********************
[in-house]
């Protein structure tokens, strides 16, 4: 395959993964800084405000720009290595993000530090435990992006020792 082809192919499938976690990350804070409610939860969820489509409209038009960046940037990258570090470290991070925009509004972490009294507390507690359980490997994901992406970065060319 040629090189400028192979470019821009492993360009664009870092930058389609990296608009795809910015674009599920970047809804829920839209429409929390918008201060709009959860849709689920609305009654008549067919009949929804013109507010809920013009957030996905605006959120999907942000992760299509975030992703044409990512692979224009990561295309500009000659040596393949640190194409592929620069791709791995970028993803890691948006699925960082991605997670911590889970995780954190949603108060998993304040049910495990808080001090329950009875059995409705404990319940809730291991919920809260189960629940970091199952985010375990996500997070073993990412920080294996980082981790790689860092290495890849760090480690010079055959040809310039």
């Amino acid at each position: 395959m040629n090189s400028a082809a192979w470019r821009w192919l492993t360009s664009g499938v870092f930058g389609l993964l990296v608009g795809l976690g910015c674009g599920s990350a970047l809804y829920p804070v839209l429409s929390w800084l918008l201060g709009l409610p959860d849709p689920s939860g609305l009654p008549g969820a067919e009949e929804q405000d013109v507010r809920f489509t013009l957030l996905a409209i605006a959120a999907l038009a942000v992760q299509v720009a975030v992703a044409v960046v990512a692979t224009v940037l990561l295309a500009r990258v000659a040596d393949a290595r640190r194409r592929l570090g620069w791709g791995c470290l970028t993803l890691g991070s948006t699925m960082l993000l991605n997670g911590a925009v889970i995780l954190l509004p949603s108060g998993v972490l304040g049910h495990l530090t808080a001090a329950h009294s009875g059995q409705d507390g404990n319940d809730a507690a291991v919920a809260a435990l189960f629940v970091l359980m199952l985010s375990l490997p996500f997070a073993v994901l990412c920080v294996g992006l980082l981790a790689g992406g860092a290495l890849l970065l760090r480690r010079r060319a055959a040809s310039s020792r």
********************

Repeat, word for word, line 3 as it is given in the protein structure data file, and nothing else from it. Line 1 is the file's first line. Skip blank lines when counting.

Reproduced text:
């Amino acid at each position: 395959m040629n090189s400028a082809a192979w470019r821009w192919l492993t360009s664009g499938v870092f930058g389609l993964l990296v608009g795809l976690g910015c674009g599920s990350a970047l809804y829920p804070v839209l429409s929390w800084l918008l201060g709009l409610p959860d849709p689920s939860g609305l009654p008549g969820a067919e009949e929804q405000d013109v507010r809920f489509t013009l957030l996905a409209i605006a959120a999907l038009a942000v992760q299509v720009a975030v992703a044409v960046v990512a692979t224009v940037l990561l295309a500009r990258v000659a040596d393949a290595r640190r194409r592929l570090g620069w791709g791995c470290l970028t993803l890691g991070s948006t699925m960082l993000l991605n997670g911590a925009v889970i995780l954190l509004p949603s108060g998993v972490l304040g049910h495990l530090t808080a001090a329950h009294s009875g059995q409705d507390g404990n319940d809730a507690a291991v919920a809260a435990l189960f629940v970091l359980m199952l985010s375990l490997p996500f997070a073993v994901l990412c920080v294996g992006l980082l981790a790689g992406g860092a290495l890849l970065l760090r480690r010079r060319a055959a040809s310039s020792r």